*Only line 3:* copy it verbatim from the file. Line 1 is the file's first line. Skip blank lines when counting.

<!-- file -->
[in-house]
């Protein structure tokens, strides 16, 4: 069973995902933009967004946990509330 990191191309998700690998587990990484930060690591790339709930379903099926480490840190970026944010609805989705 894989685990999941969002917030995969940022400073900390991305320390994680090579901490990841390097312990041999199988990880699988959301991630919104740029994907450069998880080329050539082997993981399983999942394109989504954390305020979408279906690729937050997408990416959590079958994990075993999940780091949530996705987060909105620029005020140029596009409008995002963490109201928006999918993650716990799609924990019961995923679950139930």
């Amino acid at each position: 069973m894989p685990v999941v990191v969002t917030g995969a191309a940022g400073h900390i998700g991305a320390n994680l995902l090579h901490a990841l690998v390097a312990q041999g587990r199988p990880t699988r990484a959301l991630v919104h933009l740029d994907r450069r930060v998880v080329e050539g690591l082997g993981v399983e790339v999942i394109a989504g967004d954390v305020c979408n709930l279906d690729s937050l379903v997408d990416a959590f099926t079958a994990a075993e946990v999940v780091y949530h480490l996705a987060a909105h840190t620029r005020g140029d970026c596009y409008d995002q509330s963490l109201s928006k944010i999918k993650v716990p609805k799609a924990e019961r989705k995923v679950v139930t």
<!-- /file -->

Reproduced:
């Amino acid at each position: 069973m894989p685990v999941v990191v969002t917030g995969a191309a940022g400073h900390i998700g991305a320390n994680l995902l090579h901490a990841l690998v390097a312990q041999g587990r199988p990880t699988r990484a959301l991630v919104h933009l740029d994907r450069r930060v998880v080329e050539g690591l082997g993981v399983e790339v999942i394109a989504g967004d954390v305020c979408n709930l279906d690729s937050l379903v997408d990416a959590f099926t079958a994990a075993e946990v999940v780091y949530h480490l996705a987060a909105h840190t620029r005020g140029d970026c596009y409008d995002q509330s963490l109201s928006k944010i999918k993650v716990p609805k799609a924990e019961r989705k995923v679950v139930t």